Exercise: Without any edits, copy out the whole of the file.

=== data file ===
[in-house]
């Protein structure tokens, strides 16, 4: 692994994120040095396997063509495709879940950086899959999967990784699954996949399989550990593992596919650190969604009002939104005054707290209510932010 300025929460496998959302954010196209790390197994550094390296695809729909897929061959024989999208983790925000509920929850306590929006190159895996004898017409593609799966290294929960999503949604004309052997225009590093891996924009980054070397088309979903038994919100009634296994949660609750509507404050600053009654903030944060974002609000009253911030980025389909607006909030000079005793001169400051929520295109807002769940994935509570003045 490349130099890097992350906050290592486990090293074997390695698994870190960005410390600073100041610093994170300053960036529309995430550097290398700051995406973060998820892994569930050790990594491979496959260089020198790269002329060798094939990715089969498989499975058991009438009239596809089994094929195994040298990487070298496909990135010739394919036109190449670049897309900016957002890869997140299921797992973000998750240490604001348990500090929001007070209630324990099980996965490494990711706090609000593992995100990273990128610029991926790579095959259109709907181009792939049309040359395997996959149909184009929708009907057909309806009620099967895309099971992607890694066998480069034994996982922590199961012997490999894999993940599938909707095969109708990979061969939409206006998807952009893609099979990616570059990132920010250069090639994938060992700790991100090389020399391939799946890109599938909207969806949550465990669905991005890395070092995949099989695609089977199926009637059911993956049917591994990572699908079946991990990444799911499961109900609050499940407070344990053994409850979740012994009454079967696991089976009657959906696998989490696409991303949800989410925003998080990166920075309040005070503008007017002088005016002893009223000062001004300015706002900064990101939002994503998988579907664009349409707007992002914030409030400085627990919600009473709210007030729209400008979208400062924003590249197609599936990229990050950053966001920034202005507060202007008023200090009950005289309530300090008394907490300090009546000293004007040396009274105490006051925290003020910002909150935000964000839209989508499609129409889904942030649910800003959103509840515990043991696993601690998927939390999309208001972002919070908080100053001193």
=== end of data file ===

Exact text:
[in-house]
């Protein structure tokens, strides 16, 4: 692994994120040095396997063509495709879940950086899959999967990784699954996949399989550990593992596919650190969604009002939104005054707290209510932010 300025929460496998959302954010196209790390197994550094390296695809729909897929061959024989999208983790925000509920929850306590929006190159895996004898017409593609799966290294929960999503949604004309052997225009590093891996924009980054070397088309979903038994919100009634296994949660609750509507404050600053009654903030944060974002609000009253911030980025389909607006909030000079005793001169400051929520295109807002769940994935509570003045 490349130099890097992350906050290592486990090293074997390695698994870190960005410390600073100041610093994170300053960036529309995430550097290398700051995406973060998820892994569930050790990594491979496959260089020198790269002329060798094939990715089969498989499975058991009438009239596809089994094929195994040298990487070298496909990135010739394919036109190449670049897309900016957002890869997140299921797992973000998750240490604001348990500090929001007070209630324990099980996965490494990711706090609000593992995100990273990128610029991926790579095959259109709907181009792939049309040359395997996959149909184009929708009907057909309806009620099967895309099971992607890694066998480069034994996982922590199961012997490999894999993940599938909707095969109708990979061969939409206006998807952009893609099979990616570059990132920010250069090639994938060992700790991100090389020399391939799946890109599938909207969806949550465990669905991005890395070092995949099989695609089977199926009637059911993956049917591994990572699908079946991990990444799911499961109900609050499940407070344990053994409850979740012994009454079967696991089976009657959906696998989490696409991303949800989410925003998080990166920075309040005070503008007017002088005016002893009223000062001004300015706002900064990101939002994503998988579907664009349409707007992002914030409030400085627990919600009473709210007030729209400008979208400062924003590249197609599936990229990050950053966001920034202005507060202007008023200090009950005289309530300090008394907490300090009546000293004007040396009274105490006051925290003020910002909150935000964000839209989508499609129409889904942030649910800003959103509840515990043991696993601690998927939390999309208001972002919070908080100053001193």